Monday, June 27, 2011

Joseph Fielding on the Death of Joseph Smith

Two days ago I presented an anti-Mormon account of the death of Joseph Smith. It seems only fair that today we should hear from an early LDS account of the same, especially as today marks the 167th anniversary of the event itself. This account of the death of Joseph Smith is excerpted from the journal of Joseph Fielding. I give very slight repunctuation here and there. The account may be read in Andrew F. Ehat, ed., "'They Might Have Known That He Was Not a Fallen Prophet' - The Nauvoo Journal of Joseph Fielding", BYU Studies 19/2 (1979): 10-11. I thoroughly recommend examining Ehat's excellent piece.

...on Thursday [27 June 1844] the Governor left them and with a company of men came to Nauvoo having left a guard at the jail, but of the Carthage Greys who had just before been in a state of mutiny, yet as all the troops had pledged themselves to the Governor to abide by the laws, these were entrusted with the care of the prisoners. It seems that a party of the mob had come to Golding's Point on their way to Nauvoo, and that messengers were sent to them to order them to disperse. At this their leader, Colonel Williams, ordered all who were not willing to go to Carthage and kill the Smiths to lay down their arms, and the rest to step out together, saying "Now is the time, or never". This was soon done, and the murderers disguised themselves by blacking their faces and started on their way to shed blood, and came to the place about 5 o'clock in the evening of the 27th.

A young man named Daniels who had given up his gun went with them, as he said, to see what they would do, and was an eyewitness to all that passed, heard Wills say he had shot Hyrum. This Wills was one of the company of Saints (an Irish man) who came with me from England with his wife and two children. He was an elder in the Church. It is understood that he received a wound in the arm from a bullet by Bro. Joseph; it took his wrist and ran up by the bone, of which wound he soon after died.

A ball passed through the door and entered Brother Hyrum on one side of his nose just below his eye when he exclaimed "I am a dead man" and fell, at which Joseph cried out to Hyrum; as he lay another entered under his chin. Bro. John Taylor attempted to get out at a back window, but a ball met him which it seems threw him back into the room owing to its taking his watch, which beat in the watch thereby giving the exact time at which it occurred he had received four balls before he was taken by Brother Willard Richards and put under the bed. He suffered much but survived, a living martyr.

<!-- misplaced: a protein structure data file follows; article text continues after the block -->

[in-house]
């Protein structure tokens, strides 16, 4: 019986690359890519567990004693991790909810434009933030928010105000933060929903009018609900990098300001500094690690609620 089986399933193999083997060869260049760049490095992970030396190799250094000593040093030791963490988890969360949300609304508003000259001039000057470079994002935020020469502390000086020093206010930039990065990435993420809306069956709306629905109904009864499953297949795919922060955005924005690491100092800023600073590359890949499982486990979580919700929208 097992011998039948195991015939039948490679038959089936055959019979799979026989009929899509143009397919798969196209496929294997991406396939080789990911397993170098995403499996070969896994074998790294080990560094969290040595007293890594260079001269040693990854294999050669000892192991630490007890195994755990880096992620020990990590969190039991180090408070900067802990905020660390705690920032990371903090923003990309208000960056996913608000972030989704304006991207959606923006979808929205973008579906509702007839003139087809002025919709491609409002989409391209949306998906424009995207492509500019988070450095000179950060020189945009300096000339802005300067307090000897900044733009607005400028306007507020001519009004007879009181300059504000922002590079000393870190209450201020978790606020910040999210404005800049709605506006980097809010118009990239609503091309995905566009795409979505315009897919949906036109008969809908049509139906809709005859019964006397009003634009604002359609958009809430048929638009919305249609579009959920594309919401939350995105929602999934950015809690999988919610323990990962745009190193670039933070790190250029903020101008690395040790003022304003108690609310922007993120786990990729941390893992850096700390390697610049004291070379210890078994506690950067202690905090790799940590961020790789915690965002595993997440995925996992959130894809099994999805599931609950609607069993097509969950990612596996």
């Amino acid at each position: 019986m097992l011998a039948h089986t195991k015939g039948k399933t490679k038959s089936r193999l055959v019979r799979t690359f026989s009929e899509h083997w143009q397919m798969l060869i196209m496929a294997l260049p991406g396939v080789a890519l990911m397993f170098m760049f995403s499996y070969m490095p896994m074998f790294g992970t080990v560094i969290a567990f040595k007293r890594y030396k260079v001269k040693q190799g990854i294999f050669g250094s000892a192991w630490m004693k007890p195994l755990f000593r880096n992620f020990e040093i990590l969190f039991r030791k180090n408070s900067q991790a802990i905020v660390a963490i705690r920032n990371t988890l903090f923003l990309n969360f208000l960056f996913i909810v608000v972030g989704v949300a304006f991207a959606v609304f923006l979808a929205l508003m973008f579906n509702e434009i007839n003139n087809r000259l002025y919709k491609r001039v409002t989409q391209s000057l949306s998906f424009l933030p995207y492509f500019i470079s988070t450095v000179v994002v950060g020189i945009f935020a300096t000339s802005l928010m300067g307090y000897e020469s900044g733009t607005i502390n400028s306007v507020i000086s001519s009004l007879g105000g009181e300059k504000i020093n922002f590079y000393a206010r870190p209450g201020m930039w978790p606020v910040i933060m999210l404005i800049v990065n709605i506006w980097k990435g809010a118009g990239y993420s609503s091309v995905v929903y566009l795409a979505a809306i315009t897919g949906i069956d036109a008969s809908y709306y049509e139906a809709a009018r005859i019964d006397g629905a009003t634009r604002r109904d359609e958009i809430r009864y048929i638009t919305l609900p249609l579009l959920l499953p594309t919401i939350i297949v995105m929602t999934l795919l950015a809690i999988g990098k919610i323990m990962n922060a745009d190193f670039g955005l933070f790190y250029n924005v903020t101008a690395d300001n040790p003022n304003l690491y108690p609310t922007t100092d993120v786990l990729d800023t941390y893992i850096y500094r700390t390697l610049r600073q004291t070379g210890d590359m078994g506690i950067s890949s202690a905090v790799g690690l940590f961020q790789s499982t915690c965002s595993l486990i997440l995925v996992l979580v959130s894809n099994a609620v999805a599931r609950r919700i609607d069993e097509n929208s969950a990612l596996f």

Joseph too endeavored to escape by the same window but the mob quickly met him there. He fell from the window, and was taken by the mob and was set against the well curb and four men shot him in the upper part of his body. Williams then said, "Take his head off," but at this moment, as Daniels states, a light shone between Joseph and the mob which so affected them that they had no power to touch him, and the four men dropped their arms and had to be carried off by their companions.

The whole then ran off, leaving their victims weltering in their blood. Thus the earth was once more stained with the blood of the Saints, even the anointed servants of God; and their blood echoes the cry of former Saints for vengeance to be taken on the wicked, that the earth may be cleansed from the blood of the righteous. Their bodies were washed from blood and put into boxes and the next day were conveyed in two wagons under a guard to Nauvoo. This was the most solemn sight that my eyes ever beheld.

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